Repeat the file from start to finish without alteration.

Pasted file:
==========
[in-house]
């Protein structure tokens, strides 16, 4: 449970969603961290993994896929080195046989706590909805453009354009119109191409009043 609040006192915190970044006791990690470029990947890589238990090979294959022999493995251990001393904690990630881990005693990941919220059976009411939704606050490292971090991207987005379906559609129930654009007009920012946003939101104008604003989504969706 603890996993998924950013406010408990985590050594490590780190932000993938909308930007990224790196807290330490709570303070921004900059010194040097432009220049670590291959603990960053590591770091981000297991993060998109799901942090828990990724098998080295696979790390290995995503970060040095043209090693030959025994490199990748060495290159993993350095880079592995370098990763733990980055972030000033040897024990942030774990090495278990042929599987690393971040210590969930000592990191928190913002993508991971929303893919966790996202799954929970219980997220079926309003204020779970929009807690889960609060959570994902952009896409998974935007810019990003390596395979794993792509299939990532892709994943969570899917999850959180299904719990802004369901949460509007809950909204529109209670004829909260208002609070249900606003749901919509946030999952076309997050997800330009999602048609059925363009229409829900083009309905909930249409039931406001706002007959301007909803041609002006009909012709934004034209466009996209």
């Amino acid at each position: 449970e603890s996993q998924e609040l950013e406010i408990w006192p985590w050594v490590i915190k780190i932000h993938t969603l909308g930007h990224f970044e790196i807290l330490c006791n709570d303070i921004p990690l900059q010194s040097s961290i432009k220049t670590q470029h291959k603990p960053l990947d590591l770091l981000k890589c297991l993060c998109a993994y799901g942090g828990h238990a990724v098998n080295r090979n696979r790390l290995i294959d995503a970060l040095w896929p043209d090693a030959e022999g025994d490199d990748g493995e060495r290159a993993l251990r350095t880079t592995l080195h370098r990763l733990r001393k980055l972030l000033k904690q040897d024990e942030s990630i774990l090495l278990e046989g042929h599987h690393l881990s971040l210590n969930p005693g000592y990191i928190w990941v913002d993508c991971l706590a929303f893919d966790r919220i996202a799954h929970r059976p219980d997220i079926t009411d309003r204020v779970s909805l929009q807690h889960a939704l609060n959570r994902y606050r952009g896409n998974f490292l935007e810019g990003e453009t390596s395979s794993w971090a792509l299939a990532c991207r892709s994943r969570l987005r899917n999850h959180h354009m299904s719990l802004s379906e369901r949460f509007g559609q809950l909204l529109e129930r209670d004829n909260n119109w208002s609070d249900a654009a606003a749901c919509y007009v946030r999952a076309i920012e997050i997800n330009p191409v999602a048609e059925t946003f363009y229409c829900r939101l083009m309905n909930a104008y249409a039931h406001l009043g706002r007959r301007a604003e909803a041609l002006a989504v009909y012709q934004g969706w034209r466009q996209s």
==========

[in-house]
């Protein structure tokens, strides 16, 4: 449970969603961290993994896929080195046989706590909805453009354009119109191409009043 609040006192915190970044006791990690470029990947890589238990090979294959022999493995251990001393904690990630881990005693990941919220059976009411939704606050490292971090991207987005379906559609129930654009007009920012946003939101104008604003989504969706 603890996993998924950013406010408990985590050594490590780190932000993938909308930007990224790196807290330490709570303070921004900059010194040097432009220049670590291959603990960053590591770091981000297991993060998109799901942090828990990724098998080295696979790390290995995503970060040095043209090693030959025994490199990748060495290159993993350095880079592995370098990763733990980055972030000033040897024990942030774990090495278990042929599987690393971040210590969930000592990191928190913002993508991971929303893919966790996202799954929970219980997220079926309003204020779970929009807690889960609060959570994902952009896409998974935007810019990003390596395979794993792509299939990532892709994943969570899917999850959180299904719990802004369901949460509007809950909204529109209670004829909260208002609070249900606003749901919509946030999952076309997050997800330009999602048609059925363009229409829900083009309905909930249409039931406001706002007959301007909803041609002006009909012709934004034209466009996209």
């Amino acid at each position: 449970e603890s996993q998924e609040l950013e406010i408990w006192p985590w050594v490590i915190k780190i932000h993938t969603l909308g930007h990224f970044e790196i807290l330490c006791n709570d303070i921004p990690l900059q010194s040097s961290i432009k220049t670590q470029h291959k603990p960053l990947d590591l770091l981000k890589c297991l993060c998109a993994y799901g942090g828990h238990a990724v098998n080295r090979n696979r790390l290995i294959d995503a970060l040095w896929p043209d090693a030959e022999g025994d490199d990748g493995e060495r290159a993993l251990r350095t880079t592995l080195h370098r990763l733990r001393k980055l972030l000033k904690q040897d024990e942030s990630i774990l090495l278990e046989g042929h599987h690393l881990s971040l210590n969930p005693g000592y990191i928190w990941v913002d993508c991971l706590a929303f893919d966790r919220i996202a799954h929970r059976p219980d997220i079926t009411d309003r204020v779970s909805l929009q807690h889960a939704l609060n959570r994902y606050r952009g896409n998974f490292l935007e810019g990003e453009t390596s395979s794993w971090a792509l299939a990532c991207r892709s994943r969570l987005r899917n999850h959180h354009m299904s719990l802004s379906e369901r949460f509007g559609q809950l909204l529109e129930r209670d004829n909260n119109w208002s609070d249900a654009a606003a749901c919509y007009v946030r999952a076309i920012e997050i997800n330009p191409v999602a048609e059925t946003f363009y229409c829900r939101l083009m309905n909930a104008y249409a039931h406001l009043g706002r007959r301007a604003e909803a041609l002006a989504v009909y012709q934004g969706w034209r466009q996209s």